Saving dolphins, not face

PUBLISHED : Wednesday, 22 February, 1995, 12:00am
UPDATED : Wednesday, 22 February, 1995, 12:00am

THE Advisory Council on the Environment's rejection of plans for a temporary fuel depot for the new airport project is good news for dolphins at Chek Lap Kok - and bad news for the 'sardines' at Kai Tak. The present airport is so overcrowded regular travellers may see red that pink dolphins have given the Provisional Airport Authority a black eye (PAA). However, it is the PAA that has caused the problem, not environmentalists.

The authority had begun exploratory work at the site on Sha Chau before an environmental impact assessment had been completed. Such assessments should form an integral part of the development process. It is the authority that must now decide how to minimise the disruptive effect of the advisory council's recommendation.

One option would be for the PAA to hope the Executive Council rejects the advisory council's recommendation, though this has never happened before. Such a course would be inadvisable. Even if Exco supported the PAA, the authority's image would take a further knock, as would the Government's environmental policies. If the PAA wanted to push ahead with the plan, but failed to persuade Exco, the authority would appear inept.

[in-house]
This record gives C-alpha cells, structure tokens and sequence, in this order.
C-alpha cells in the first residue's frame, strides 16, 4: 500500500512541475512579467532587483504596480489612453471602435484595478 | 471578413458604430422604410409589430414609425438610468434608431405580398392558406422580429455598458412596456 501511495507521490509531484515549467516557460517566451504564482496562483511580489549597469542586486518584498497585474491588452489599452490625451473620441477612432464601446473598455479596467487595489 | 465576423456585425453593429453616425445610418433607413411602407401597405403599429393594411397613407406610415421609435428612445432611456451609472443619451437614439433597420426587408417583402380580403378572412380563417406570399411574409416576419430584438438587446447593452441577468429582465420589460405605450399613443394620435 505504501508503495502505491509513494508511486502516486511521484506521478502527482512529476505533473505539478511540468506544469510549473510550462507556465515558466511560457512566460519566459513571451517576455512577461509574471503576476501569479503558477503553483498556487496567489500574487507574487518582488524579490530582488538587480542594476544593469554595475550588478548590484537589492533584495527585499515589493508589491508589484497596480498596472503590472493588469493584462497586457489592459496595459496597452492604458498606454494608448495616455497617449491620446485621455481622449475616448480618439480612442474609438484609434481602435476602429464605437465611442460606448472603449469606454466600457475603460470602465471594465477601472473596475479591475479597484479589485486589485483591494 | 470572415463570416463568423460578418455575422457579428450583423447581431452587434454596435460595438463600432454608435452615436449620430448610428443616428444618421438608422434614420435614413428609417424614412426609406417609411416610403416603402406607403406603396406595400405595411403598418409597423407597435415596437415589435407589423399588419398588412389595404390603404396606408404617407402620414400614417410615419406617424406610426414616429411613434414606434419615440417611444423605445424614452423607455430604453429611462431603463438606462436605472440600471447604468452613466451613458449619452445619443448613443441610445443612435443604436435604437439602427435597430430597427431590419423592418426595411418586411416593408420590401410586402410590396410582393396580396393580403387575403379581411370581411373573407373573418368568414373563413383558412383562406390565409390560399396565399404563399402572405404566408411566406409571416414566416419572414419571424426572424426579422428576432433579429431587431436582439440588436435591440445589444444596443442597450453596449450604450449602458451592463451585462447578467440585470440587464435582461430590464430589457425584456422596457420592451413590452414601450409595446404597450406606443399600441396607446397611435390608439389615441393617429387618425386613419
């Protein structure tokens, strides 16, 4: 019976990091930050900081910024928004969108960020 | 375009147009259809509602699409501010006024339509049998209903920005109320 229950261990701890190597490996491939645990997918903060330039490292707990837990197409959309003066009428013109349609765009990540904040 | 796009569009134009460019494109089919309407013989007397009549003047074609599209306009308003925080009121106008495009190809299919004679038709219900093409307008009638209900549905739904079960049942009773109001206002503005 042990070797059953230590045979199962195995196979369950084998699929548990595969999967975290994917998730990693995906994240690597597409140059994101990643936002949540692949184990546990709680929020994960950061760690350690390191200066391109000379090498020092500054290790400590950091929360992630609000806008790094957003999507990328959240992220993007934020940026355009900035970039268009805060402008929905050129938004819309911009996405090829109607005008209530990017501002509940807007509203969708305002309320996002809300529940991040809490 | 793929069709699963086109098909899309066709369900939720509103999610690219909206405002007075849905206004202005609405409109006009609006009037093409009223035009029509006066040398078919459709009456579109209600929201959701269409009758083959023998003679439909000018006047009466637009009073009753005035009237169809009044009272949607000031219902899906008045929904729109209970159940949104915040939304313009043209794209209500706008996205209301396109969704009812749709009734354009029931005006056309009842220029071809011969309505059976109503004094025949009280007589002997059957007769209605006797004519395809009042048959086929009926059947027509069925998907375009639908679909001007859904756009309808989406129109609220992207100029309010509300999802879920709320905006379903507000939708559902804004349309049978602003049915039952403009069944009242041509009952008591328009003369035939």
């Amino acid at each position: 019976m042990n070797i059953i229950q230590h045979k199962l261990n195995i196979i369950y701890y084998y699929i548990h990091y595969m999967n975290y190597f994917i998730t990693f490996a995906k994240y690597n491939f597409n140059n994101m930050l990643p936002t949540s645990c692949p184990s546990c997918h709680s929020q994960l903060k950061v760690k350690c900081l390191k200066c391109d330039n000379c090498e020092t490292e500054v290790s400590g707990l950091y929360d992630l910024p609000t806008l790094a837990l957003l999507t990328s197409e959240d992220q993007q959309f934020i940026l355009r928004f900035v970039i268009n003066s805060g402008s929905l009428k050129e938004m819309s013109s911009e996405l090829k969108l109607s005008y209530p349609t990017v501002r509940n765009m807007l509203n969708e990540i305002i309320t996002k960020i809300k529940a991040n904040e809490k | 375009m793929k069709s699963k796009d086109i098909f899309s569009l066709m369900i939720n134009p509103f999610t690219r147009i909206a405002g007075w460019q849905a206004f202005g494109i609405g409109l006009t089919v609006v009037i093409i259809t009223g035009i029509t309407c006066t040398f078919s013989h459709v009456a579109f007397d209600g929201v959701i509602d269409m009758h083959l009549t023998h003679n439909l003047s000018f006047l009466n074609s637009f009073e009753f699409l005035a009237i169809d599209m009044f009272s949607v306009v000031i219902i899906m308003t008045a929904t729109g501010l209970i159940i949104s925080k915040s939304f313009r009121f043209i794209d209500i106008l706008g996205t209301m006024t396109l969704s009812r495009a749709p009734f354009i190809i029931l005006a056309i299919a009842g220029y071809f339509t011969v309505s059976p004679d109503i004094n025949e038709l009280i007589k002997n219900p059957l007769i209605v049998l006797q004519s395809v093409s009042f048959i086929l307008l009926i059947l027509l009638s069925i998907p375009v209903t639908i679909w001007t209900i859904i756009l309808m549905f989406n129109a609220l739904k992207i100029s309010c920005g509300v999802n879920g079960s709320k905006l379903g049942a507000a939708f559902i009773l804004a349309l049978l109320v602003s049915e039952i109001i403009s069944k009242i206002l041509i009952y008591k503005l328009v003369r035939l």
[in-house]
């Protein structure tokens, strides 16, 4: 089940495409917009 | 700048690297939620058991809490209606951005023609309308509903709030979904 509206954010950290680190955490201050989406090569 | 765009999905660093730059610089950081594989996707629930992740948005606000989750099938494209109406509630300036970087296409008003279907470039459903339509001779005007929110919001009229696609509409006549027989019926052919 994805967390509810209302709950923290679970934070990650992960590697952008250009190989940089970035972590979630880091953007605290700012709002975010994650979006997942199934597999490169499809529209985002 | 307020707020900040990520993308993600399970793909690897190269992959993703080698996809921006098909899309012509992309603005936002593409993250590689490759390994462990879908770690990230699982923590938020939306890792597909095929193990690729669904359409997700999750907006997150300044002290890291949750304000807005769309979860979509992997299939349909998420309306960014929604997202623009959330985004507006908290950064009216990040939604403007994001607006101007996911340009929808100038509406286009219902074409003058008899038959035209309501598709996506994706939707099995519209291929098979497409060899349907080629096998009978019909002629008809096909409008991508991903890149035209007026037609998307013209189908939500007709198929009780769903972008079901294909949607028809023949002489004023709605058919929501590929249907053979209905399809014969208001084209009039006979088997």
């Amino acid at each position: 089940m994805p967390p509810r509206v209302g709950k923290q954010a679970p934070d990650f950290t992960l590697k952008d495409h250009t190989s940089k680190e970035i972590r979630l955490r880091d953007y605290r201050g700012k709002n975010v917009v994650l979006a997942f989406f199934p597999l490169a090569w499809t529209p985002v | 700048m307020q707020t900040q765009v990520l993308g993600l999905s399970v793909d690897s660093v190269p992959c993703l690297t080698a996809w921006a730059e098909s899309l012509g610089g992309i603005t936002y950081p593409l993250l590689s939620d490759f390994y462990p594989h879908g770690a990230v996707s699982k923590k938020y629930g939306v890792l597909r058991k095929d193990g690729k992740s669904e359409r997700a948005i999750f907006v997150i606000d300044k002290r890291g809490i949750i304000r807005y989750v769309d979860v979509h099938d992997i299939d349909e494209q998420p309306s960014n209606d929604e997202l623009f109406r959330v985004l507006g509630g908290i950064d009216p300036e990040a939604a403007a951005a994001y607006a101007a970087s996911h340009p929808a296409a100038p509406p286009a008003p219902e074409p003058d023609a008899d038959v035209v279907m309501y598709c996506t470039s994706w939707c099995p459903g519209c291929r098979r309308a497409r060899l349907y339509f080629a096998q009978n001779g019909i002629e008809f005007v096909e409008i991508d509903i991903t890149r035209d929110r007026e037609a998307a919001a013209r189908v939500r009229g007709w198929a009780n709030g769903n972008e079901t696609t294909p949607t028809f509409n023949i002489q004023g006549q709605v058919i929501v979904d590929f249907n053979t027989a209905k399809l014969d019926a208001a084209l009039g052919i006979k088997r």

As the authority is still accepting tenders for the project, it seems it is hoping the go-ahead will come sooner rather than later. However, the PAA considered 16 sites before deciding on Sha Chau, which suggests it now has 15 possible options to pursue. Alternatively, it might abandon plans for a temporary aviation fuel depot, and expedite the laying of a permanent pipeline.

The decision is up to the authority, but it is important that Exco does not throw out the environmental impact assessment. Hong Kong has lagged in developing measures to protect the environment. The present rules, which are voluntary, might bring a smile to the face of developers elsewhere in the world. If Exco undermines those weak measures, it will be a laughing stock.

If Hong Kong people were asked to choose between saving dolphins and saving the face of the PAA, or Exco, the smart money would be on the dolphins.


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Saving dolphins, not face

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